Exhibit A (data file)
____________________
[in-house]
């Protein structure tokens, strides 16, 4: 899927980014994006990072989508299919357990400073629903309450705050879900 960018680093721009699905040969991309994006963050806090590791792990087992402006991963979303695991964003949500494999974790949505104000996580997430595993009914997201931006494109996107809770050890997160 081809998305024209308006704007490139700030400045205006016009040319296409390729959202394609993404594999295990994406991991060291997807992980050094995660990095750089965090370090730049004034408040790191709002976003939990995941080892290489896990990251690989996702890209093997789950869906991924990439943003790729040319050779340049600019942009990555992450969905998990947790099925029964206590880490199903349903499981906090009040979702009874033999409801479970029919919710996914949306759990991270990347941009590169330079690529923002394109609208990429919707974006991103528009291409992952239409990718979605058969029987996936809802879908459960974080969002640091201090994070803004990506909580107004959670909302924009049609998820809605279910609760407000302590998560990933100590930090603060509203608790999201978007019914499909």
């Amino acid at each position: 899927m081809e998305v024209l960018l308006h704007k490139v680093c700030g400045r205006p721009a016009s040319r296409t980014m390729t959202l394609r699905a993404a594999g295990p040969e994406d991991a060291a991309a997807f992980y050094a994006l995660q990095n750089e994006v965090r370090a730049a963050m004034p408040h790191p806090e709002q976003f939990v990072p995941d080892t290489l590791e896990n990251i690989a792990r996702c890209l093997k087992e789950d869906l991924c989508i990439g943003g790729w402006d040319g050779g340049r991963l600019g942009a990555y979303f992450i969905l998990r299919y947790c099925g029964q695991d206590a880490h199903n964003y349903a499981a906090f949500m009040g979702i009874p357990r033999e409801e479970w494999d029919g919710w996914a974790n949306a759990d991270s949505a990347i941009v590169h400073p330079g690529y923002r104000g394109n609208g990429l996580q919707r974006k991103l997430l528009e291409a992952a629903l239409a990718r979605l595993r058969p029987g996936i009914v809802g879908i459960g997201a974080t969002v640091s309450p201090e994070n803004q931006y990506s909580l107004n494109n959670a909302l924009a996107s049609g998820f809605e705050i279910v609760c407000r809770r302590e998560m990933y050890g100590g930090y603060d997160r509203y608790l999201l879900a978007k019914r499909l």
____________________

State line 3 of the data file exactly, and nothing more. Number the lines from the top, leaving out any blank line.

């Amino acid at each position: 899927m081809e998305v024209l960018l308006h704007k490139v680093c700030g400045r205006p721009a016009s040319r296409t980014m390729t959202l394609r699905a993404a594999g295990p040969e994406d991991a060291a991309a997807f992980y050094a994006l995660q990095n750089e994006v965090r370090a730049a963050m004034p408040h790191p806090e709002q976003f939990v990072p995941d080892t290489l590791e896990n990251i690989a792990r996702c890209l093997k087992e789950d869906l991924c989508i990439g943003g790729w402006d040319g050779g340049r991963l600019g942009a990555y979303f992450i969905l998990r299919y947790c099925g029964q695991d206590a880490h199903n964003y349903a499981a906090f949500m009040g979702i009874p357990r033999e409801e479970w494999d029919g919710w996914a974790n949306a759990d991270s949505a990347i941009v590169h400073p330079g690529y923002r104000g394109n609208g990429l996580q919707r974006k991103l997430l528009e291409a992952a629903l239409a990718r979605l595993r058969p029987g996936i009914v809802g879908i459960g997201a974080t969002v640091s309450p201090e994070n803004q931006y990506s909580l107004n494109n959670a909302l924009a996107s049609g998820f809605e705050i279910v609760c407000r809770r302590e998560m990933y050890g100590g930090y603060d997160r509203y608790l999201l879900a978007k019914r499909l």